Former Secretary of State Henry Kissinger delivered a sobering analysis on the unrest sweeping across the Middle East Thursday, telling leading energy industry experts that the recent protests may not pan out as smoothly as some hope.
Jon Huntsman Jr., 50, should have been safely ensconced for a second term in the Utah governor's mansion, enjoying his popularity with the state's voters and weighing his 2012 prospects as a GOP presidential nominee. Instead President Barack Obama astutely took a well-financed potential opponent out of the running by tapping him as U.S. ambassador to China. Now Huntsman, on the job nearly a year, is at the center of America's most important, delicate, and fraught economic relationship in the world.
Is the new "Mr. Europe" -- the President of the European Council -- to be Tony Blair, the perma-tanned political jet-setter with half a dozen jobs already or Herman van Rompuy, a poetry-writing Belgian who would scarcely be recognized in his local supermarket?
After Friday night's presidential debate, former Secretary of State Henry Kissinger defended Sen. John McCain's attack against Sen. Barack Obama for Obama's willingness to meet with the Iranian president "without precondition."
Five former secretaries of state from both parties Monday discussed how they would advise the next president on a wide range of foreign policy, including relations with Russia, Iran and the Middle East.
With over 200 public figures attending this year's World Economic Forum in Davos, the Swiss town is set to be a real-life who's who of international statesmen and politicians. Below we've profile a few of this year's big hitters.
The assassination of Lebanese cabinet minister Pierre Gemayel and its ramifications for Middle East politics continues to dominate the editorial pages of many major world papers. The Guardian in the UK says Gemayal's murder is "a brutal gesture of contempt for the hundreds of thousands who took to the streets after the murder of Rafiq Hariri last year, and seemed to have taken control of Lebanon."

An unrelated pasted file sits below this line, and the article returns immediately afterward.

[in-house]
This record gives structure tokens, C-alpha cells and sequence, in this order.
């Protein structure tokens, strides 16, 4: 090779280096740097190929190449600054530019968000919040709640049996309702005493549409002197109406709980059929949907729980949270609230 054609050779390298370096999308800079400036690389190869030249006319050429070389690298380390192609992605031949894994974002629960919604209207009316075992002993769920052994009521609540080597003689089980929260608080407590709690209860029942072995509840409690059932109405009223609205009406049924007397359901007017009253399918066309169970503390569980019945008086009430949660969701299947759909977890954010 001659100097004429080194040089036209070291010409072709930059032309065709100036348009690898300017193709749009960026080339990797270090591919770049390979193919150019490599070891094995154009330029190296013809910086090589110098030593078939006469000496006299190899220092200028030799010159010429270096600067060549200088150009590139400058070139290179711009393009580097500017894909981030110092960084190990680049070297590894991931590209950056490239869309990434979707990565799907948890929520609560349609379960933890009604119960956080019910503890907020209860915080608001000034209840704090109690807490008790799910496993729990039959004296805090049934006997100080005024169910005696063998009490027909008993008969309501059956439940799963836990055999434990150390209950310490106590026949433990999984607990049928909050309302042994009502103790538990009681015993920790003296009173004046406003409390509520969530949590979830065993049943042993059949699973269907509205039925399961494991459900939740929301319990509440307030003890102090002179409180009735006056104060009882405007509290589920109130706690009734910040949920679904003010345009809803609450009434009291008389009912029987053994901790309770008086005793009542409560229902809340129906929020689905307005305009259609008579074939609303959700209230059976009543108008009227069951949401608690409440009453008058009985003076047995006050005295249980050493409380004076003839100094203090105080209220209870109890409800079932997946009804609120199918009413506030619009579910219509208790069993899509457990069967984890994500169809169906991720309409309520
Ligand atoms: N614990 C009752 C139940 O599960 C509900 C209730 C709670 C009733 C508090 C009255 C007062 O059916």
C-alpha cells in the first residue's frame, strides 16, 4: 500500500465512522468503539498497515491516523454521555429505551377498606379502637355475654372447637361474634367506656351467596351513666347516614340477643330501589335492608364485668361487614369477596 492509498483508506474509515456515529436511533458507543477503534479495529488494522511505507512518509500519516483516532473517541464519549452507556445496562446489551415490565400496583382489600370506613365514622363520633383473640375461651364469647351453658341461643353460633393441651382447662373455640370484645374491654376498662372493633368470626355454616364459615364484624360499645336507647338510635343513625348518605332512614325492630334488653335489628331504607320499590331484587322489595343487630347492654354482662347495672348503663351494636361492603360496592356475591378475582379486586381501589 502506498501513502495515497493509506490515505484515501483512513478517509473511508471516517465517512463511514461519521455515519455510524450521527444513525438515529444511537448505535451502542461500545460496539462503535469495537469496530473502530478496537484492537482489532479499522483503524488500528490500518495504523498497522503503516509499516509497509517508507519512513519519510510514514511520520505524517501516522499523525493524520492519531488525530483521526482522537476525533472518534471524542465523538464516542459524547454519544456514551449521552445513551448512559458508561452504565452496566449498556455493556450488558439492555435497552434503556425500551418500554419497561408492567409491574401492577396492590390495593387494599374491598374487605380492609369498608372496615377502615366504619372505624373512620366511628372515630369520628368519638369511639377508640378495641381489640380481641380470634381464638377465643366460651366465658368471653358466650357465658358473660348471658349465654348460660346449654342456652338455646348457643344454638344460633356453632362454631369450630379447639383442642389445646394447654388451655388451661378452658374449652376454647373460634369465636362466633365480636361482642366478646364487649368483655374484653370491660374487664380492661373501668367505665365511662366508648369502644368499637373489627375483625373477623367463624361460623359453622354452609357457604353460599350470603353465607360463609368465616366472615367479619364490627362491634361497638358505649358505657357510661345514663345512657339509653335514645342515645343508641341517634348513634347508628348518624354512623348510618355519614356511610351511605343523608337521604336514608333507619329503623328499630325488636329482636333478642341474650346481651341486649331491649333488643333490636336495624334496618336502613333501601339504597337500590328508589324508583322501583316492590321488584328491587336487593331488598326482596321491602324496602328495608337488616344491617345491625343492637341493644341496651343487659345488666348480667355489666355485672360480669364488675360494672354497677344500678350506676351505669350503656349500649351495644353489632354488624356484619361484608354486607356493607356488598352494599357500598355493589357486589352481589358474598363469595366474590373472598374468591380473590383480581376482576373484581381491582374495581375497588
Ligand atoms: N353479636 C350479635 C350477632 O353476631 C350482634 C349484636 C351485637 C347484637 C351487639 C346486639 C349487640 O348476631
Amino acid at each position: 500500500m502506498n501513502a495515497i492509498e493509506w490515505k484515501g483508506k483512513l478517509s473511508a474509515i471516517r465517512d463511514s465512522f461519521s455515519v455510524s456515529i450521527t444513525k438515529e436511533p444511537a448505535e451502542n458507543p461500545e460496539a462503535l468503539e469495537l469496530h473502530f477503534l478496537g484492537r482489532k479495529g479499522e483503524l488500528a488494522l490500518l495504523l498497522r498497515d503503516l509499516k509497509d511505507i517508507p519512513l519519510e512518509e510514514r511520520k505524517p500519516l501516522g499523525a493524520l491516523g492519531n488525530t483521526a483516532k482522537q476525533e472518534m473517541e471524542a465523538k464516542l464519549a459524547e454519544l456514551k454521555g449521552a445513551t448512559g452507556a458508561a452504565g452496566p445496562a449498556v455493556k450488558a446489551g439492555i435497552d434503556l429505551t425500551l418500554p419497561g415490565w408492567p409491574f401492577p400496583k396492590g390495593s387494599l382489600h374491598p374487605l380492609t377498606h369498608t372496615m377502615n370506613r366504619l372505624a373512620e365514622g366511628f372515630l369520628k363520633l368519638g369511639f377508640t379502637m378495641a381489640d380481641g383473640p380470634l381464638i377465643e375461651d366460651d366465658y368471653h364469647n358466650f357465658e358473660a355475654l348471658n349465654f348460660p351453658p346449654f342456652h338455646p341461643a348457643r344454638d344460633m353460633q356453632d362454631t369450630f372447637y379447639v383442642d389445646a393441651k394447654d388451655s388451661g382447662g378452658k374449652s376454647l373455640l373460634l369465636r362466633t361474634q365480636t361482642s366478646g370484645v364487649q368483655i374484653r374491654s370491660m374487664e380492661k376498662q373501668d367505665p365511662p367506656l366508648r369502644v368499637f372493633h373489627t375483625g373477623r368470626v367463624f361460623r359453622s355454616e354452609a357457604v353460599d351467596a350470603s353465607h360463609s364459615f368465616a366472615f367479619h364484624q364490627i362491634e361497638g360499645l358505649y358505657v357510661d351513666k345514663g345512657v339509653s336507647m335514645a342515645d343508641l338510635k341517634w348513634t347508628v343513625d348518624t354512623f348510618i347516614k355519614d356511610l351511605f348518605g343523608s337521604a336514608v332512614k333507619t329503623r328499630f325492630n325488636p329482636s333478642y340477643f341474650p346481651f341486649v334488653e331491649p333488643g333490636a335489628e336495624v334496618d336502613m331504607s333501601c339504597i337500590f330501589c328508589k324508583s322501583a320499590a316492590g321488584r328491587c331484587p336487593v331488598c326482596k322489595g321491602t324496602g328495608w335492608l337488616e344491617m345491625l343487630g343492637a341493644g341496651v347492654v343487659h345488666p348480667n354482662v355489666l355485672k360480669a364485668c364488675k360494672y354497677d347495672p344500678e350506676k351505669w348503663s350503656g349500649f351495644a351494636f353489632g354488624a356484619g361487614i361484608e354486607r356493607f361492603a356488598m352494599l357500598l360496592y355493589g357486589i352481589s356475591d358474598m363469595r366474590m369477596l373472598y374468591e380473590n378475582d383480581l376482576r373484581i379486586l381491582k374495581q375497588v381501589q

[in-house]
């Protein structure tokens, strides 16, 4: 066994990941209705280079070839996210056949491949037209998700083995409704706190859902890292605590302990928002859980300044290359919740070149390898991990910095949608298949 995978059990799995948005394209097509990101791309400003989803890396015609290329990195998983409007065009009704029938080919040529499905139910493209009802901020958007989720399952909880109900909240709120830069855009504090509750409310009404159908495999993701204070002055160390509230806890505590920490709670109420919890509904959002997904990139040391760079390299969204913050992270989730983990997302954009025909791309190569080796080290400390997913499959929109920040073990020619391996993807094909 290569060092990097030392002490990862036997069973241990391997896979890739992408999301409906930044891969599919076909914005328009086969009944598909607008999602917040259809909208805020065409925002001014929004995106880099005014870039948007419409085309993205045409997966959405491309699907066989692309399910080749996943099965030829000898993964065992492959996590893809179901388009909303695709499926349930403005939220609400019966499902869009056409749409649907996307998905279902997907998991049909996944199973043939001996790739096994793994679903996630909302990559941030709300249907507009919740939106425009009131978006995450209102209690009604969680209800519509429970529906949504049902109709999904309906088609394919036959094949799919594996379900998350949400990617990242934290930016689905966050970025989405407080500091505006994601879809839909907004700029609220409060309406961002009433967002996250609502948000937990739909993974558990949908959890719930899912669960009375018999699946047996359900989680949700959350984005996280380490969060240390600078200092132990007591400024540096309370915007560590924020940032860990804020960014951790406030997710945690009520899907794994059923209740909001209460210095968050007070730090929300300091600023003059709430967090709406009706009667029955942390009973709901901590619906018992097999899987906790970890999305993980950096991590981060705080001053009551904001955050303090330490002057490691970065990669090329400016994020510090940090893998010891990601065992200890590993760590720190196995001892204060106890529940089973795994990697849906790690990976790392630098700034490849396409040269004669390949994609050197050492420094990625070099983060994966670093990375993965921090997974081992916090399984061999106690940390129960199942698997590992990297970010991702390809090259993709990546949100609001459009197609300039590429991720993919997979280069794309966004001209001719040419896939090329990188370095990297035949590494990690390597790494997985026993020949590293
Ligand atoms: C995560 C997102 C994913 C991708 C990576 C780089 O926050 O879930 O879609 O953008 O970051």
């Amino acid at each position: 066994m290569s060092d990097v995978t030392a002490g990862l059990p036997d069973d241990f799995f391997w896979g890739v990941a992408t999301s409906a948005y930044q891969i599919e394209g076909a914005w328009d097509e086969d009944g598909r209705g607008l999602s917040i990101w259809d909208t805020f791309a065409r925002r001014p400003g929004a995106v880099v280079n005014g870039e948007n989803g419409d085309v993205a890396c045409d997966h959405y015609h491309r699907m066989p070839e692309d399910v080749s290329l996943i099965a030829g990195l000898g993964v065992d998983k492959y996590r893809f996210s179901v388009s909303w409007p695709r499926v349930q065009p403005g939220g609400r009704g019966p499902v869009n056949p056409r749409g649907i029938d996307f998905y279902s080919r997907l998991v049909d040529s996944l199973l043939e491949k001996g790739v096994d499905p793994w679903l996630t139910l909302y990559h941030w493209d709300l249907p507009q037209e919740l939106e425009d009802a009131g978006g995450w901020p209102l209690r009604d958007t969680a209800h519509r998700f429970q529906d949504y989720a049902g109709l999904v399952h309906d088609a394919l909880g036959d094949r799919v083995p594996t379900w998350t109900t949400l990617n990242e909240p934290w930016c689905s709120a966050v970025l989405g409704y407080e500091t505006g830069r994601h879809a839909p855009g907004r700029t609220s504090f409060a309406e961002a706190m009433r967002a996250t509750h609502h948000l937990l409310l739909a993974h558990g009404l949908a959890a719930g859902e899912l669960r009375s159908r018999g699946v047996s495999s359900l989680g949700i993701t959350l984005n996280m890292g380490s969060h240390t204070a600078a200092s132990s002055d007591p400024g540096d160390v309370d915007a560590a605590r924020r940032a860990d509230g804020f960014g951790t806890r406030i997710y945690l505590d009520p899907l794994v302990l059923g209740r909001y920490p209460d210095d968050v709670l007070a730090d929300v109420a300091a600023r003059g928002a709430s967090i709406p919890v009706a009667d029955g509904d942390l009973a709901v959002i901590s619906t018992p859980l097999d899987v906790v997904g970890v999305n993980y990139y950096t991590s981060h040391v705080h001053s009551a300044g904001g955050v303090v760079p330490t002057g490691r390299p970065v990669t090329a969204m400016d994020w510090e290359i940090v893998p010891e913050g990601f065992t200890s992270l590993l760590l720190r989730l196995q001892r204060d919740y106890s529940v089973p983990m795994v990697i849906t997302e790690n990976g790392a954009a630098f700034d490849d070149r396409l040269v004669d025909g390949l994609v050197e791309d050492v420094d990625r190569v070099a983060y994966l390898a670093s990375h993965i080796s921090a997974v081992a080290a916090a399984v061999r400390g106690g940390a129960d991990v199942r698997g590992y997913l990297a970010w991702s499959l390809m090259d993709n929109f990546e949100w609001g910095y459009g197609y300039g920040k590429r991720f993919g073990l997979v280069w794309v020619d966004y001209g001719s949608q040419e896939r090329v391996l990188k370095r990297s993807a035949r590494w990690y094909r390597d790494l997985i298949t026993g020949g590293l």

So, one of the most secretive and repressive nations on Earth has tested a nuclear device: the "real" question, obviously, is not what this means for the peace of the world, but whether it pushes the Mark Foley scandal to the political sidelines. So let's ask: When does an unexpected news event change the subject?
Abu Qarrar was young, rotund, and seemed new to the mujahedeen lifestyle. He hadn't memorized much of the Quran, unlike his more senior counterparts. He sometimes sneaked glances at the women on the music-video channels when he thought no one was looking.
It occasionally occurs to me that if I could understand the Bush administration's foreign policy, I might like it. After months of threatening Iran with everything up to and including nuclear war, we are now full of Sweet Reason and offering to have diplomatic talks with the very people we have been denouncing as Beyond Vile.
Reportedly, following the replacement of Andy Card as White House Chief of Staff by Joshua Bolten more changes of Administration personnel are expected. Also there are the sudden openings at the White House, namely the vacancy Bolten leaves at the Office of Management and Budget and the need to replace Claude Allen as domestic policy adviser. The problem the president and his staff have is finding replacements with "stature." That is the word used in the media, "stature."
After the national nightmare of September 11, 2001, those urging their fellow Americans to pursue a particular activity or to support a particular public policy -- whether drilling in the Arctic National Wildlife Refuge, or outlawing civil unions between gay Americans, or buying a new car -- would often argue that their fellow Americans' unwillingness or refusal would force the world to conclude: "... then the terrorists have won!"
About 50,000 newly released pages of documents from the Nixon administration primarily address the war in Vietnam but also deal with topics including the Supreme Court nomination of William Rehnquist, the pardon of union leader Jimmy Hoffa and efforts by Ross Perot to help prisoners in Vietnam.
The U.S. Treasury has told China that it must revalue its currency by at least 10% against the dollar to prevent protectionist legislation in the U.S. congress, the Financial Times reported in its international edition Tuesday.
With the transfer of power in Iraq now a done deal, the question arises: When should U.S. troops pull out? Two former presidential advisers strongly disagree on possible exit strategies, using comparisons to the Vietnam War as a reference point.